After listing various activities for teachers to share with their students, Kurrus talked specifically about his two books. He enlisted about forty students to critique Have You Seen Mary? and about a thousand for The Tale of Jacob Swift. Initially, he was petrified. There are an abundance of chapter books. Most young people don’t know anything about sand hill cranes, the topic of Have You Seen Mary? How would they react to his manuscript?

In teaching students to do peer reviews and to work with one another, Kurrus starts out with two rules:

  • Be nice. I’m sensitive.
    (I have a desire to write but only average talent.)
  • Be specific. Explain why something should be changed and how.
    (I will listen and evaluate. I’m looking for patterns.)

Next, he shares the writing process:

  • Draft
  • Research
  • Organize Photos (10,000 to 40)
  • Revise
  • Polish
  • He stressed that students need to know that writers don’t live on a magic farm. Authors have to revise.

With these basics out of the way, Kurrus will talk with students about the conceptual ideas for a story. From there, they will focus on smaller aspects of the story. And, finally, they will get down to titles.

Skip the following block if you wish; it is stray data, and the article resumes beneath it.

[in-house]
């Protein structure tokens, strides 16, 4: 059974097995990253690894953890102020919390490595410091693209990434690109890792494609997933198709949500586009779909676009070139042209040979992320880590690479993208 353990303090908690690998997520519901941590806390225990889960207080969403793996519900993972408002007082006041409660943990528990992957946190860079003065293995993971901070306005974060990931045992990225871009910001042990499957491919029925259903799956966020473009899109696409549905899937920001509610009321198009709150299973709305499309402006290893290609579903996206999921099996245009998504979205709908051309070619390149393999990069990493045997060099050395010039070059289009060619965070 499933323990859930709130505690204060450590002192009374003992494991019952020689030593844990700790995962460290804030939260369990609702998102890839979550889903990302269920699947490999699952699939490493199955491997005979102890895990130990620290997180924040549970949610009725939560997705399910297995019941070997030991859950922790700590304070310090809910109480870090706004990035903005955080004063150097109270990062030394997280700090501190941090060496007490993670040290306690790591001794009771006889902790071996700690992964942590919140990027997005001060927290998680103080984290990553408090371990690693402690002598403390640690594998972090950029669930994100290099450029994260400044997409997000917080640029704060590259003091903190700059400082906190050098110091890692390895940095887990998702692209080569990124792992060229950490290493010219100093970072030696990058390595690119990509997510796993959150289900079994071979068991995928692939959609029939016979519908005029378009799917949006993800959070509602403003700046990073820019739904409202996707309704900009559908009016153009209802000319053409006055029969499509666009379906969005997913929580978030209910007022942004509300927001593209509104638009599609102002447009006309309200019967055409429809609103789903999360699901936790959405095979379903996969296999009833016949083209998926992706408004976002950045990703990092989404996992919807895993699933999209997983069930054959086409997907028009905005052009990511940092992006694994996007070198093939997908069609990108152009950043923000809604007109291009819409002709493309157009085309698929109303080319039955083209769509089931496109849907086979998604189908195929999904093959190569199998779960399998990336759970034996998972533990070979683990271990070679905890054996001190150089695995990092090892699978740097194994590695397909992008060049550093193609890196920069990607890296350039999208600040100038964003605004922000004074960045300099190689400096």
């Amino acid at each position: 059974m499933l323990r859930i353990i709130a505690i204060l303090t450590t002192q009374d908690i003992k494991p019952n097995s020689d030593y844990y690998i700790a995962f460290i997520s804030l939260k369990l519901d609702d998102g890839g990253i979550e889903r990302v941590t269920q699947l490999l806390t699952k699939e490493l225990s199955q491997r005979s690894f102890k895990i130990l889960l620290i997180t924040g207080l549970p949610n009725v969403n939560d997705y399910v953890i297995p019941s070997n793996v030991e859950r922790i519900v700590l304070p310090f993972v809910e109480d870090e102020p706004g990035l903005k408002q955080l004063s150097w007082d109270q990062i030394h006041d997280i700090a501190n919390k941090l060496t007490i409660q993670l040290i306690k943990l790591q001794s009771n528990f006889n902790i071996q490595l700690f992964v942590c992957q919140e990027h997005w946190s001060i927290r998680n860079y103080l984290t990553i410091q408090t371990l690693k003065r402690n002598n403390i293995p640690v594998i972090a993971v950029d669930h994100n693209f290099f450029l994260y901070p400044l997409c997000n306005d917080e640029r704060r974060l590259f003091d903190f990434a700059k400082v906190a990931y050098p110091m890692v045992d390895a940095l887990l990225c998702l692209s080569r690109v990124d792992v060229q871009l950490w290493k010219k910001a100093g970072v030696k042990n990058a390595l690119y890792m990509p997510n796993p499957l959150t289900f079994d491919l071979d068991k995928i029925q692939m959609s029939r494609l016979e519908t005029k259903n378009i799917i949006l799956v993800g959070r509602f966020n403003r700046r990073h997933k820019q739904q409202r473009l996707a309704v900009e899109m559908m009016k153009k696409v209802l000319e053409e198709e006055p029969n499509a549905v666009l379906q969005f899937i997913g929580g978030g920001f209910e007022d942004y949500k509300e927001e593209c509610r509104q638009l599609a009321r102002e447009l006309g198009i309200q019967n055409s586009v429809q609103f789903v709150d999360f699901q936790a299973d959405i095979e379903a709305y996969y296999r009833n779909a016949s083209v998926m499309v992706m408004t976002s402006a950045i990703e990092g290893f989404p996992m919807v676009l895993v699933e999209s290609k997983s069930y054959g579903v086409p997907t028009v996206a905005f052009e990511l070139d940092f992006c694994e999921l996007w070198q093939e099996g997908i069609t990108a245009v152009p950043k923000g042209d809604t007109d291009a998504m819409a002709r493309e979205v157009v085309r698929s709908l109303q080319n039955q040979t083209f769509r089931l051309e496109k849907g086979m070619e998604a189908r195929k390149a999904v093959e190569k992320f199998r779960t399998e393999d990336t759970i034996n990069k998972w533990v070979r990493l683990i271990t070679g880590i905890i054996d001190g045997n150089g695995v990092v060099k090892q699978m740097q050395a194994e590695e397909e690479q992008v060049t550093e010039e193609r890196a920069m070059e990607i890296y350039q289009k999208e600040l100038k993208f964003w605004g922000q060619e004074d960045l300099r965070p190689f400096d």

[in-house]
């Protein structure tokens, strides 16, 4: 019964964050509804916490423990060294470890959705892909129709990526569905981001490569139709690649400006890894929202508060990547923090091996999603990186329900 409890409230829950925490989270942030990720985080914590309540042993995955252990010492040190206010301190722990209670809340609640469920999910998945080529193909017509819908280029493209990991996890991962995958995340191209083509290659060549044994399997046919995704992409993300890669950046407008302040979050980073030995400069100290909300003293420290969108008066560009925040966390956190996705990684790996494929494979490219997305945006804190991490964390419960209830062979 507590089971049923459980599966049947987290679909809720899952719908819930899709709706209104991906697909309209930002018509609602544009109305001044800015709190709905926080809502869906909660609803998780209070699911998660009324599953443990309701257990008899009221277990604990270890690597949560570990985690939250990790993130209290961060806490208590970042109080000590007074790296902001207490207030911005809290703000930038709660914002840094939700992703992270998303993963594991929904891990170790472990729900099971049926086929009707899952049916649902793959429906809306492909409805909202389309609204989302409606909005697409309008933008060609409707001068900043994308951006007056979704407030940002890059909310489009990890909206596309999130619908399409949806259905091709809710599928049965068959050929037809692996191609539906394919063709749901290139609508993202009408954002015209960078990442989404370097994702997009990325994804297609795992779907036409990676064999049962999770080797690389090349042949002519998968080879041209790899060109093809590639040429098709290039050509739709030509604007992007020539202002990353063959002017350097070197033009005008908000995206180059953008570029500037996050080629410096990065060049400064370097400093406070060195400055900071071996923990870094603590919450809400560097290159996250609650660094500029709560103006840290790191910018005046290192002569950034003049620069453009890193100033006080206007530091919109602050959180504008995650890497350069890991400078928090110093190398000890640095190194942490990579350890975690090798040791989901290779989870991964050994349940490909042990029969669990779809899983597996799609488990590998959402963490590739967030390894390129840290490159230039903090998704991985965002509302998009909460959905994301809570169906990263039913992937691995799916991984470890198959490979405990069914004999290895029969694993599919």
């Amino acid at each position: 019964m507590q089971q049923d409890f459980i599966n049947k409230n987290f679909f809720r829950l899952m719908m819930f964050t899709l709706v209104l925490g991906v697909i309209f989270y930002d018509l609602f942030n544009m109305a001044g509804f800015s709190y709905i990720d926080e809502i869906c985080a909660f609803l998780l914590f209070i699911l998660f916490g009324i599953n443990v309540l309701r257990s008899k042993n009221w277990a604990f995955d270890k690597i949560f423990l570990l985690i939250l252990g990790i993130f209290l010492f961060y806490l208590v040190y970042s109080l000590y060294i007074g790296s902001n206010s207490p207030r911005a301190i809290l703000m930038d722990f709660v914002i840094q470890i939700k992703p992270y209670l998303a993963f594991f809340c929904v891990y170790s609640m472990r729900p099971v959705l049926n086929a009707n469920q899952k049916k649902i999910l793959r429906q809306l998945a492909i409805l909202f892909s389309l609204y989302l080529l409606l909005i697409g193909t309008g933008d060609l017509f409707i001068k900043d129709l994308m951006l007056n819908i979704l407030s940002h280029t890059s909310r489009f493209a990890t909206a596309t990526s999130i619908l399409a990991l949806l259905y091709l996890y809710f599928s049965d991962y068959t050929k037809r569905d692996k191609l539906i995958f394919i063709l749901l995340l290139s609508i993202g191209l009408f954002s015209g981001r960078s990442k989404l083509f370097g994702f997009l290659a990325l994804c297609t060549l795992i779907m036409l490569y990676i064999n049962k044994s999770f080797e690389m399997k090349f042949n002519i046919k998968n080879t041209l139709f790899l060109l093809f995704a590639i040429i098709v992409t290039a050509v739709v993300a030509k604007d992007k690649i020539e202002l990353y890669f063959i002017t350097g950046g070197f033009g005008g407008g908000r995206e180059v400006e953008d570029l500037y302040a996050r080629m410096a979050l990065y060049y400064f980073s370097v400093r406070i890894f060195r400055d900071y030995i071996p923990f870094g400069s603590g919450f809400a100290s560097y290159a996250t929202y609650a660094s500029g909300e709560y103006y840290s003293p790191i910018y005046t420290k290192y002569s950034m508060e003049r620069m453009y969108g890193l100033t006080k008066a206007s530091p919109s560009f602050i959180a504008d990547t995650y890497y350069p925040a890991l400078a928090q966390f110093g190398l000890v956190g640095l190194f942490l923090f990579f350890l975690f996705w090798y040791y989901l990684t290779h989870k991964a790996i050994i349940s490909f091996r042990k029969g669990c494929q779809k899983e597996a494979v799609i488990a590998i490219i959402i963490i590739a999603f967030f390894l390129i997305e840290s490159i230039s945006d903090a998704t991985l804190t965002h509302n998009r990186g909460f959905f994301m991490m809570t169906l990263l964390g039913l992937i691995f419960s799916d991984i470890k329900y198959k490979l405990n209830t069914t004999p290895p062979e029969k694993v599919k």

Kurrus advises that when teaching students to write, the idea is to give them the tools they will need and then have them look at topics in a different way. However, they also need to learn to critique and revise. The writing process is a philosophy for life too.

MORE ABOUT KURRUS

His presentation over, Kurrus took questions from the audience, starting with one about the inspiration for Have You Seen Mary? He watched the sandhill migration and realized there were hundreds of cranes. He started to think about the individuals. As he researched cranes, Kurrus realized that they mate for life. He began to ask questions from a research-minded point of view: What happens if a pair becomes separated? From there, he kept chasing ideas, having fun with an outline, and then turned to figuring out the structure for a story.

Although Kurrus is a professional photographer, he enlisted others to take photos for his two photo-fiction books. Having others photograph allowed Kurrus to focus on just the content. However, unlike with some picture books, Karrus did have control over who he picked for a photographer and what photos he used. He maintained control of the whole process.

One might think his books would just appeal to those from the Midwest, but specialists from all over the United States will buy hardcover editions to keep and paperbacks for the kids to use. One example of an outside purchase was that of a snow goose festival in California.

As for young people, they relate to the big picture of Have You See Mary? For example, how do you handle losing someone? And what lengths will a person go through to be there for the one they love?